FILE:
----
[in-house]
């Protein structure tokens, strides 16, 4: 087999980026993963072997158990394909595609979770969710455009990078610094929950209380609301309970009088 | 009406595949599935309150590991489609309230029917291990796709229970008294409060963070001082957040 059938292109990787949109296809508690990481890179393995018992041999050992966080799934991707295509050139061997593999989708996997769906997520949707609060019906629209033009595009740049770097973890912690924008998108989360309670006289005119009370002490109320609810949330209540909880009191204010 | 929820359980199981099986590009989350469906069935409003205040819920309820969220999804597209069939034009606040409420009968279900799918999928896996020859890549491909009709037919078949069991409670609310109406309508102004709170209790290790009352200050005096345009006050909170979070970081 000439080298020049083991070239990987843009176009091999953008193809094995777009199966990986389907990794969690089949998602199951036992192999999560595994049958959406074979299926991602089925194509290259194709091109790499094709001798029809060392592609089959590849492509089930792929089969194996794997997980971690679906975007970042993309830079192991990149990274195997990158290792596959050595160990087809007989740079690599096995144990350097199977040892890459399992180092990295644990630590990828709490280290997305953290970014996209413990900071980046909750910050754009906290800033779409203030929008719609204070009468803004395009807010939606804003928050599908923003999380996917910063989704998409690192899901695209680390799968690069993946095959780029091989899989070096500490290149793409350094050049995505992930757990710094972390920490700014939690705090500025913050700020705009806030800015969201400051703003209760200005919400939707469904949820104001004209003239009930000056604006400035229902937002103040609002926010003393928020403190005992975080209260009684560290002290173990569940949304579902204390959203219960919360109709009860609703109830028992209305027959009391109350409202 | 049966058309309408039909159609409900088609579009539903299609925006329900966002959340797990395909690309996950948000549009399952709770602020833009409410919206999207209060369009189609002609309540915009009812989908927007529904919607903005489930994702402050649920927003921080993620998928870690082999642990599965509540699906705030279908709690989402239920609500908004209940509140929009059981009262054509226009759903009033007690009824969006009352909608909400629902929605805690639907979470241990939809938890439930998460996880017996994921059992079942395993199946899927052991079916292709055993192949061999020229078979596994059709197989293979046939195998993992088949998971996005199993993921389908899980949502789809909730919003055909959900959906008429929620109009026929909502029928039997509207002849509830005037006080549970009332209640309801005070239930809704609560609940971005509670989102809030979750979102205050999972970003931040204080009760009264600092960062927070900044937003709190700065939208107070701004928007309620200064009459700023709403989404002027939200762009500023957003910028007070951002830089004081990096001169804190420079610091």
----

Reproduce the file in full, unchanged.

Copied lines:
[in-house]
């Protein structure tokens, strides 16, 4: 087999980026993963072997158990394909595609979770969710455009990078610094929950209380609301309970009088 | 009406595949599935309150590991489609309230029917291990796709229970008294409060963070001082957040 059938292109990787949109296809508690990481890179393995018992041999050992966080799934991707295509050139061997593999989708996997769906997520949707609060019906629209033009595009740049770097973890912690924008998108989360309670006289005119009370002490109320609810949330209540909880009191204010 | 929820359980199981099986590009989350469906069935409003205040819920309820969220999804597209069939034009606040409420009968279900799918999928896996020859890549491909009709037919078949069991409670609310109406309508102004709170209790290790009352200050005096345009006050909170979070970081 000439080298020049083991070239990987843009176009091999953008193809094995777009199966990986389907990794969690089949998602199951036992192999999560595994049958959406074979299926991602089925194509290259194709091109790499094709001798029809060392592609089959590849492509089930792929089969194996794997997980971690679906975007970042993309830079192991990149990274195997990158290792596959050595160990087809007989740079690599096995144990350097199977040892890459399992180092990295644990630590990828709490280290997305953290970014996209413990900071980046909750910050754009906290800033779409203030929008719609204070009468803004395009807010939606804003928050599908923003999380996917910063989704998409690192899901695209680390799968690069993946095959780029091989899989070096500490290149793409350094050049995505992930757990710094972390920490700014939690705090500025913050700020705009806030800015969201400051703003209760200005919400939707469904949820104001004209003239009930000056604006400035229902937002103040609002926010003393928020403190005992975080209260009684560290002290173990569940949304579902204390959203219960919360109709009860609703109830028992209305027959009391109350409202 | 049966058309309408039909159609409900088609579009539903299609925006329900966002959340797990395909690309996950948000549009399952709770602020833009409410919206999207209060369009189609002609309540915009009812989908927007529904919607903005489930994702402050649920927003921080993620998928870690082999642990599965509540699906705030279908709690989402239920609500908004209940509140929009059981009262054509226009759903009033007690009824969006009352909608909400629902929605805690639907979470241990939809938890439930998460996880017996994921059992079942395993199946899927052991079916292709055993192949061999020229078979596994059709197989293979046939195998993992088949998971996005199993993921389908899980949502789809909730919003055909959900959906008429929620109009026929909502029928039997509207002849509830005037006080549970009332209640309801005070239930809704609560609940971005509670989102809030979750979102205050999972970003931040204080009760009264600092960062927070900044937003709190700065939208107070701004928007309620200064009459700023709403989404002027939200762009500023957003910028007070951002830089004081990096001169804190420079610091």